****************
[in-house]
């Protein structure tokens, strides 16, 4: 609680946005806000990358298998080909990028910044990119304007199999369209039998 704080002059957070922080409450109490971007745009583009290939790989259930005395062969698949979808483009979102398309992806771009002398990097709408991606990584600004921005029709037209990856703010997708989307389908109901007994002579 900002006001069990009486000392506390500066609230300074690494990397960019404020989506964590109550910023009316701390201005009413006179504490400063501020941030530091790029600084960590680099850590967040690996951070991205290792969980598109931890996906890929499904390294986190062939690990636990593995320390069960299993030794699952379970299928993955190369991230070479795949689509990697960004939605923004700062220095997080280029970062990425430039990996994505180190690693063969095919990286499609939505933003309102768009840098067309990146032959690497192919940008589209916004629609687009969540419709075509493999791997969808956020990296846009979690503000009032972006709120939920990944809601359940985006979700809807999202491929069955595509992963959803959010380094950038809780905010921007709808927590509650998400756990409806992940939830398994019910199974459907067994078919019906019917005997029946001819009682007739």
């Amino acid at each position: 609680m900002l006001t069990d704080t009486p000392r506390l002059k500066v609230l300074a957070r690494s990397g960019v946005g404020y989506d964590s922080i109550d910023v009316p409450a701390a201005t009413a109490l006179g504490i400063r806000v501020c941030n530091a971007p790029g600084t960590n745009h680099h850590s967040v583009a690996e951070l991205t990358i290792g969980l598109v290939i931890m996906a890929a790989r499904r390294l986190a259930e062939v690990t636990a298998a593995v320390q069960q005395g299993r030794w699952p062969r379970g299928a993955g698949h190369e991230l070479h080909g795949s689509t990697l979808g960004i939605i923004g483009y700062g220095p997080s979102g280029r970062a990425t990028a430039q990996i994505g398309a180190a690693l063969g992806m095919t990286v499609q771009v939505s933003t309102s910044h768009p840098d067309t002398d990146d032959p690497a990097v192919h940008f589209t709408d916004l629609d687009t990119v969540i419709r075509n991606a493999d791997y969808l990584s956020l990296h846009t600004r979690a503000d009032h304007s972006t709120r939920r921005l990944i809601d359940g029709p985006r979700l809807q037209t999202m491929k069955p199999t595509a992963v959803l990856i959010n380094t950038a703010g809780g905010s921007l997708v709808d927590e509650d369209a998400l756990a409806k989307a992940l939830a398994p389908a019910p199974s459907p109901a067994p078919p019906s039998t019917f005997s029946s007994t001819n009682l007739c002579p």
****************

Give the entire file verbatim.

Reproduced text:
[in-house]
């Protein structure tokens, strides 16, 4: 609680946005806000990358298998080909990028910044990119304007199999369209039998 704080002059957070922080409450109490971007745009583009290939790989259930005395062969698949979808483009979102398309992806771009002398990097709408991606990584600004921005029709037209990856703010997708989307389908109901007994002579 900002006001069990009486000392506390500066609230300074690494990397960019404020989506964590109550910023009316701390201005009413006179504490400063501020941030530091790029600084960590680099850590967040690996951070991205290792969980598109931890996906890929499904390294986190062939690990636990593995320390069960299993030794699952379970299928993955190369991230070479795949689509990697960004939605923004700062220095997080280029970062990425430039990996994505180190690693063969095919990286499609939505933003309102768009840098067309990146032959690497192919940008589209916004629609687009969540419709075509493999791997969808956020990296846009979690503000009032972006709120939920990944809601359940985006979700809807999202491929069955595509992963959803959010380094950038809780905010921007709808927590509650998400756990409806992940939830398994019910199974459907067994078919019906019917005997029946001819009682007739």
């Amino acid at each position: 609680m900002l006001t069990d704080t009486p000392r506390l002059k500066v609230l300074a957070r690494s990397g960019v946005g404020y989506d964590s922080i109550d910023v009316p409450a701390a201005t009413a109490l006179g504490i400063r806000v501020c941030n530091a971007p790029g600084t960590n745009h680099h850590s967040v583009a690996e951070l991205t990358i290792g969980l598109v290939i931890m996906a890929a790989r499904r390294l986190a259930e062939v690990t636990a298998a593995v320390q069960q005395g299993r030794w699952p062969r379970g299928a993955g698949h190369e991230l070479h080909g795949s689509t990697l979808g960004i939605i923004g483009y700062g220095p997080s979102g280029r970062a990425t990028a430039q990996i994505g398309a180190a690693l063969g992806m095919t990286v499609q771009v939505s933003t309102s910044h768009p840098d067309t002398d990146d032959p690497a990097v192919h940008f589209t709408d916004l629609d687009t990119v969540i419709r075509n991606a493999d791997y969808l990584s956020l990296h846009t600004r979690a503000d009032h304007s972006t709120r939920r921005l990944i809601d359940g029709p985006r979700l809807q037209t999202m491929k069955p199999t595509a992963v959803l990856i959010n380094t950038a703010g809780g905010s921007l997708v709808d927590e509650d369209a998400l756990a409806k989307a992940l939830a398994p389908a019910p199974s459907p109901a067994p078919p019906s039998t019917f005997s029946s007994t001819n009682l007739c002579p």